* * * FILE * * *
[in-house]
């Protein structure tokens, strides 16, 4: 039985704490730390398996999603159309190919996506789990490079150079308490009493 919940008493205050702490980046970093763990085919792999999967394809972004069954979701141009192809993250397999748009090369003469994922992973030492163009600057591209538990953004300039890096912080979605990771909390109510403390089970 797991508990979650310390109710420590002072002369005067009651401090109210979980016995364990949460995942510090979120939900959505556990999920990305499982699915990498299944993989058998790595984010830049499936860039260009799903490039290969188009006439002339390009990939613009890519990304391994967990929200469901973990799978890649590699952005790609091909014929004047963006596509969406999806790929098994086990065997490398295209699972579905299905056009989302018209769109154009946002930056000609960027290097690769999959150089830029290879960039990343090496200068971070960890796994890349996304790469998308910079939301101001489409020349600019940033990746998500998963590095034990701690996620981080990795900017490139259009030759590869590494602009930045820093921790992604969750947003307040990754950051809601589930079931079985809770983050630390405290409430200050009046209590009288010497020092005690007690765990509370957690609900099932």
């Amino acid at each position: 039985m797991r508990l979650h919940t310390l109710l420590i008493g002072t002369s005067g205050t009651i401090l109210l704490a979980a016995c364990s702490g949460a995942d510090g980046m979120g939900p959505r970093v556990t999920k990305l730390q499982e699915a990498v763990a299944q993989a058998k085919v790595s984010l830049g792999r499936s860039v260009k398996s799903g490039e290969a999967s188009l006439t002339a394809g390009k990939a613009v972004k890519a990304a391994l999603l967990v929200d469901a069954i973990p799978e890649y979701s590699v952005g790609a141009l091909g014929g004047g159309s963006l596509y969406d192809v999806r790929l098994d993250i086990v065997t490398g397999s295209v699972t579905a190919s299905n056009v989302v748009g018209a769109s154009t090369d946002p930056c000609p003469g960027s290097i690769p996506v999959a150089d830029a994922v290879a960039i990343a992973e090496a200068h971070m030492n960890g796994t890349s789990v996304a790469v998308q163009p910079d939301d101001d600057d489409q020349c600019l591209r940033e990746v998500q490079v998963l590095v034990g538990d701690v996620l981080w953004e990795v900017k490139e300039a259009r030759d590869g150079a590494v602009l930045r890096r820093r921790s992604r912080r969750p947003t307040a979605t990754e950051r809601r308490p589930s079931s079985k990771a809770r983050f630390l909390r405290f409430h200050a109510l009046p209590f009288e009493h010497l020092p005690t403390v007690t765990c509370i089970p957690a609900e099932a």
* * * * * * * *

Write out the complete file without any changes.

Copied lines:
[in-house]
């Protein structure tokens, strides 16, 4: 039985704490730390398996999603159309190919996506789990490079150079308490009493 919940008493205050702490980046970093763990085919792999999967394809972004069954979701141009192809993250397999748009090369003469994922992973030492163009600057591209538990953004300039890096912080979605990771909390109510403390089970 797991508990979650310390109710420590002072002369005067009651401090109210979980016995364990949460995942510090979120939900959505556990999920990305499982699915990498299944993989058998790595984010830049499936860039260009799903490039290969188009006439002339390009990939613009890519990304391994967990929200469901973990799978890649590699952005790609091909014929004047963006596509969406999806790929098994086990065997490398295209699972579905299905056009989302018209769109154009946002930056000609960027290097690769999959150089830029290879960039990343090496200068971070960890796994890349996304790469998308910079939301101001489409020349600019940033990746998500998963590095034990701690996620981080990795900017490139259009030759590869590494602009930045820093921790992604969750947003307040990754950051809601589930079931079985809770983050630390405290409430200050009046209590009288010497020092005690007690765990509370957690609900099932």
């Amino acid at each position: 039985m797991r508990l979650h919940t310390l109710l420590i008493g002072t002369s005067g205050t009651i401090l109210l704490a979980a016995c364990s702490g949460a995942d510090g980046m979120g939900p959505r970093v556990t999920k990305l730390q499982e699915a990498v763990a299944q993989a058998k085919v790595s984010l830049g792999r499936s860039v260009k398996s799903g490039e290969a999967s188009l006439t002339a394809g390009k990939a613009v972004k890519a990304a391994l999603l967990v929200d469901a069954i973990p799978e890649y979701s590699v952005g790609a141009l091909g014929g004047g159309s963006l596509y969406d192809v999806r790929l098994d993250i086990v065997t490398g397999s295209v699972t579905a190919s299905n056009v989302v748009g018209a769109s154009t090369d946002p930056c000609p003469g960027s290097i690769p996506v999959a150089d830029a994922v290879a960039i990343a992973e090496a200068h971070m030492n960890g796994t890349s789990v996304a790469v998308q163009p910079d939301d101001d600057d489409q020349c600019l591209r940033e990746v998500q490079v998963l590095v034990g538990d701690v996620l981080w953004e990795v900017k490139e300039a259009r030759d590869g150079a590494v602009l930045r890096r820093r921790s992604r912080r969750p947003t307040a979605t990754e950051r809601r308490p589930s079931s079985k990771a809770r983050f630390l909390r405290f409430h200050a109510l009046p209590f009288e009493h010497l020092p005690t403390v007690t765990c509370i089970p957690a609900e099932a």